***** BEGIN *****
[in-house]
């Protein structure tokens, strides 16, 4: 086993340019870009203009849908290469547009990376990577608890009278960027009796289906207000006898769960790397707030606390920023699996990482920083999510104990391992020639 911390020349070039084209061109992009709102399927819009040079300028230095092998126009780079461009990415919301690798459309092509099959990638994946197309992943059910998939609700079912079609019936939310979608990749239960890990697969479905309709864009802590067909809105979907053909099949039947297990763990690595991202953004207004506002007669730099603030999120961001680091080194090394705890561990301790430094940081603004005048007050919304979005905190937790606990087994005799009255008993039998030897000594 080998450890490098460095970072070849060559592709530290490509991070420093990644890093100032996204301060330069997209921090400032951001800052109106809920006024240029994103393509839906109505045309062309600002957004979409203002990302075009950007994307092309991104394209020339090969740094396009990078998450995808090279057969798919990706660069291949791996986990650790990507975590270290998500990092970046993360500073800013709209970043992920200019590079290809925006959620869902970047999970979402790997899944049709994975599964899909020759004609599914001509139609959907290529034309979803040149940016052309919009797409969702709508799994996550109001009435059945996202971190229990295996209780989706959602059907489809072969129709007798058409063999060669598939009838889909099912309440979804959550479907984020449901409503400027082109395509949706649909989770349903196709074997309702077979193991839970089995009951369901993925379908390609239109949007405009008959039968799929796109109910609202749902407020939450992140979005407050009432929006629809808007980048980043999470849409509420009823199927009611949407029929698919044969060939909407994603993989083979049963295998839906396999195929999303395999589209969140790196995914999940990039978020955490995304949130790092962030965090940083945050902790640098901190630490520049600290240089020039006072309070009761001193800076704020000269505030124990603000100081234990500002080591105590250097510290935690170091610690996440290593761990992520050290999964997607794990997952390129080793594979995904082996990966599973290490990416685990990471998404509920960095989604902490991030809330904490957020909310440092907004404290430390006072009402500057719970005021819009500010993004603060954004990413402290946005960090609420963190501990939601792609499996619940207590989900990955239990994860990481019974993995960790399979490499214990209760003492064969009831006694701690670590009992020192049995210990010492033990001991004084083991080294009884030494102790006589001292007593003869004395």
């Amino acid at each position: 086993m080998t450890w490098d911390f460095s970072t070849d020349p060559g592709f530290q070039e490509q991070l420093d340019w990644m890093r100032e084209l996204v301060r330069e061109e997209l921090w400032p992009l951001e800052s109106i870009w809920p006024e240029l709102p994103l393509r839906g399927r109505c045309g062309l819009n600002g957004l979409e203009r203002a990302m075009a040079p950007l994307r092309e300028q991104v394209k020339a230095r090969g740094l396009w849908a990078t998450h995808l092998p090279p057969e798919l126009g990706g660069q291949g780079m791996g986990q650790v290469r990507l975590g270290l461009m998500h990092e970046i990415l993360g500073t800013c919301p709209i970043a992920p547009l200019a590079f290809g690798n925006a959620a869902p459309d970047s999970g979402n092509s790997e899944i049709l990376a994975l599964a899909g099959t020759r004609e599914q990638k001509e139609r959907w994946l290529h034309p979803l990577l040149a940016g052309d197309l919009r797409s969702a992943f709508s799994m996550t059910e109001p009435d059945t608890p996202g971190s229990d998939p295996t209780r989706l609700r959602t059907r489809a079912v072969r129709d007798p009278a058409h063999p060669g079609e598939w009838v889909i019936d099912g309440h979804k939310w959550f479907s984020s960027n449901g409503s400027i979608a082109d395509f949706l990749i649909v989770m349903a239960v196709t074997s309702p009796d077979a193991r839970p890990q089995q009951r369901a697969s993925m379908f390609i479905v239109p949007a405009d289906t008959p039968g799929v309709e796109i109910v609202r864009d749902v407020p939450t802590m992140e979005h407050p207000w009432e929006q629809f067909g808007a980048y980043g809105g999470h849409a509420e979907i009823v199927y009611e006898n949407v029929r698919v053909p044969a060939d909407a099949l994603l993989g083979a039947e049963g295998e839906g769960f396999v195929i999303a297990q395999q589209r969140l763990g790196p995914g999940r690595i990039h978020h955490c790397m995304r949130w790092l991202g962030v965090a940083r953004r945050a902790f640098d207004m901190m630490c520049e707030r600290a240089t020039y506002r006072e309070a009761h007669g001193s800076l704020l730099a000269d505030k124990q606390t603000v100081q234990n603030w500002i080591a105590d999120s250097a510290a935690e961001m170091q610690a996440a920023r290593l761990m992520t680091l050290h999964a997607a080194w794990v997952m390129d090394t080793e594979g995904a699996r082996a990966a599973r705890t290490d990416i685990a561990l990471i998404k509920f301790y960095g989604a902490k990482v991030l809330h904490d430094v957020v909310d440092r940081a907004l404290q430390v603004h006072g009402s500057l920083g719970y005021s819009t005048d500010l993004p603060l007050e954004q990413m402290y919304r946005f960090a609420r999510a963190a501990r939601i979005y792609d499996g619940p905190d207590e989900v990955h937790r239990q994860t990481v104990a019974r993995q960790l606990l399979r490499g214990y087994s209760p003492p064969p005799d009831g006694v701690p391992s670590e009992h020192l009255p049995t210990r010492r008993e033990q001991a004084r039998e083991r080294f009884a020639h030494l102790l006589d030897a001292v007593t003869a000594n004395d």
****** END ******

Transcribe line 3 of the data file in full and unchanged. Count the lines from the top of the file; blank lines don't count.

């Amino acid at each position: 086993m080998t450890w490098d911390f460095s970072t070849d020349p060559g592709f530290q070039e490509q991070l420093d340019w990644m890093r100032e084209l996204v301060r330069e061109e997209l921090w400032p992009l951001e800052s109106i870009w809920p006024e240029l709102p994103l393509r839906g399927r109505c045309g062309l819009n600002g957004l979409e203009r203002a990302m075009a040079p950007l994307r092309e300028q991104v394209k020339a230095r090969g740094l396009w849908a990078t998450h995808l092998p090279p057969e798919l126009g990706g660069q291949g780079m791996g986990q650790v290469r990507l975590g270290l461009m998500h990092e970046i990415l993360g500073t800013c919301p709209i970043a992920p547009l200019a590079f290809g690798n925006a959620a869902p459309d970047s999970g979402n092509s790997e899944i049709l990376a994975l599964a899909g099959t020759r004609e599914q990638k001509e139609r959907w994946l290529h034309p979803l990577l040149a940016g052309d197309l919009r797409s969702a992943f709508s799994m996550t059910e109001p009435d059945t608890p996202g971190s229990d998939p295996t209780r989706l609700r959602t059907r489809a079912v072969r129709d007798p009278a058409h063999p060669g079609e598939w009838v889909i019936d099912g309440h979804k939310w959550f479907s984020s960027n449901g409503s400027i979608a082109d395509f949706l990749i649909v989770m349903a239960v196709t074997s309702p009796d077979a193991r839970p890990q089995q009951r369901a697969s993925m379908f390609i479905v239109p949007a405009d289906t008959p039968g799929v309709e796109i109910v609202r864009d749902v407020p939450t802590m992140e979005h407050p207000w009432e929006q629809f067909g808007a980048y980043g809105g999470h849409a509420e979907i009823v199927y009611e006898n949407v029929r698919v053909p044969a060939d909407a099949l994603l993989g083979a039947e049963g295998e839906g769960f396999v195929i999303a297990q395999q589209r969140l763990g790196p995914g999940r690595i990039h978020h955490c790397m995304r949130w790092l991202g962030v965090a940083r953004r945050a902790f640098d207004m901190m630490c520049e707030r600290a240089t020039y506002r006072e309070a009761h007669g001193s800076l704020l730099a000269d505030k124990q606390t603000v100081q234990n603030w500002i080591a105590d999120s250097a510290a935690e961001m170091q610690a996440a920023r290593l761990m992520t680091l050290h999964a997607a080194w794990v997952m390129d090394t080793e594979g995904a699996r082996a990966a599973r705890t290490d990416i685990a561990l990471i998404k509920f301790y960095g989604a902490k990482v991030l809330h904490d430094v957020v909310d440092r940081a907004l404290q430390v603004h006072g009402s500057l920083g719970y005021s819009t005048d500010l993004p603060l007050e954004q990413m402290y919304r946005f960090a609420r999510a963190a501990r939601i979005y792609d499996g619940p905190d207590e989900v990955h937790r239990q994860t990481v104990a019974r993995q960790l606990l399979r490499g214990y087994s209760p003492p064969p005799d009831g006694v701690p391992s670590e009992h020192l009255p049995t210990r010492r008993e033990q001991a004084r039998e083991r080294f009884a020639h030494l102790l006589d030897a001292v007593t003869a000594n004395d």